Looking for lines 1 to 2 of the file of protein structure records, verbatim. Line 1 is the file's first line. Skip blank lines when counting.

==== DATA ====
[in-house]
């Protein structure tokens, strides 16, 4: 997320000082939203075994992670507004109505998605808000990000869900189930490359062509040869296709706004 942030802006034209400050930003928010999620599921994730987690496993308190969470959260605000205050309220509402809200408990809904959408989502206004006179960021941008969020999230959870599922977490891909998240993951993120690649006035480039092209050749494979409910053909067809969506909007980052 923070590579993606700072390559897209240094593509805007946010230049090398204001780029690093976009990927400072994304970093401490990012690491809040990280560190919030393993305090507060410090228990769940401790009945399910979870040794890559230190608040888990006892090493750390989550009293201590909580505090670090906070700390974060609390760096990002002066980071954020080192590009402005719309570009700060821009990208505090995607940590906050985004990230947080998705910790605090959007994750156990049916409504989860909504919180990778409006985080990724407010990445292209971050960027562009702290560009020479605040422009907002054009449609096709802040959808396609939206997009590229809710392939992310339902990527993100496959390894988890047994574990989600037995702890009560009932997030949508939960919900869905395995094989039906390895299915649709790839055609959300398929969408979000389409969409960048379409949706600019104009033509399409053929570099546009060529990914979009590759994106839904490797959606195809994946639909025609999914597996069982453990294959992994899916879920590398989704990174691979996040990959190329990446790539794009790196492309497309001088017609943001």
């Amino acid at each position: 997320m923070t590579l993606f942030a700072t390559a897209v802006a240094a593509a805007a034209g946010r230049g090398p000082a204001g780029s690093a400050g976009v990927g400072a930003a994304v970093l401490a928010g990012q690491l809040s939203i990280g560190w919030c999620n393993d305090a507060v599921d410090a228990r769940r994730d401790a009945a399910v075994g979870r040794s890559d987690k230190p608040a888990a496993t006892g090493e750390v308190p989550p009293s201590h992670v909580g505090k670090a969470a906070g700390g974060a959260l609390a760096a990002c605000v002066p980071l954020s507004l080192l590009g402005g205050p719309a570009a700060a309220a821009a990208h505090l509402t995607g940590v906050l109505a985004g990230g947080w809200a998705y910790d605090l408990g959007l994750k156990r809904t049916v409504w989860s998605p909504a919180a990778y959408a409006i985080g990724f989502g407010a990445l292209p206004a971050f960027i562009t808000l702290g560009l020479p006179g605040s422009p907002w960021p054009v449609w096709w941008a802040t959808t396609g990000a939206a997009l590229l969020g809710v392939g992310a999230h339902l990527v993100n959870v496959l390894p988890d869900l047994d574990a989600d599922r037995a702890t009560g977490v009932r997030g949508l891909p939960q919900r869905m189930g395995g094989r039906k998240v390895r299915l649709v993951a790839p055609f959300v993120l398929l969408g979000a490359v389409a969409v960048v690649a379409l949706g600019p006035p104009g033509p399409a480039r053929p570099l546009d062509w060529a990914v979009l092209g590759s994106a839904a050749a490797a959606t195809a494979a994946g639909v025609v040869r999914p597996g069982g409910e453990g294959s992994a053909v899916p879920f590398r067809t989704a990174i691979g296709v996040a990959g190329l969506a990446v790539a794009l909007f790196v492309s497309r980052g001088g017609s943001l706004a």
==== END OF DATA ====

[in-house]
């Protein structure tokens, strides 16, 4: 997320000082939203075994992670507004109505998605808000990000869900189930490359062509040869296709706004 942030802006034209400050930003928010999620599921994730987690496993308190969470959260605000205050309220509402809200408990809904959408989502206004006179960021941008969020999230959870599922977490891909998240993951993120690649006035480039092209050749494979409910053909067809969506909007980052 923070590579993606700072390559897209240094593509805007946010230049090398204001780029690093976009990927400072994304970093401490990012690491809040990280560190919030393993305090507060410090228990769940401790009945399910979870040794890559230190608040888990006892090493750390989550009293201590909580505090670090906070700390974060609390760096990002002066980071954020080192590009402005719309570009700060821009990208505090995607940590906050985004990230947080998705910790605090959007994750156990049916409504989860909504919180990778409006985080990724407010990445292209971050960027562009702290560009020479605040422009907002054009449609096709802040959808396609939206997009590229809710392939992310339902990527993100496959390894988890047994574990989600037995702890009560009932997030949508939960919900869905395995094989039906390895299915649709790839055609959300398929969408979000389409969409960048379409949706600019104009033509399409053929570099546009060529990914979009590759994106839904490797959606195809994946639909025609999914597996069982453990294959992994899916879920590398989704990174691979996040990959190329990446790539794009790196492309497309001088017609943001």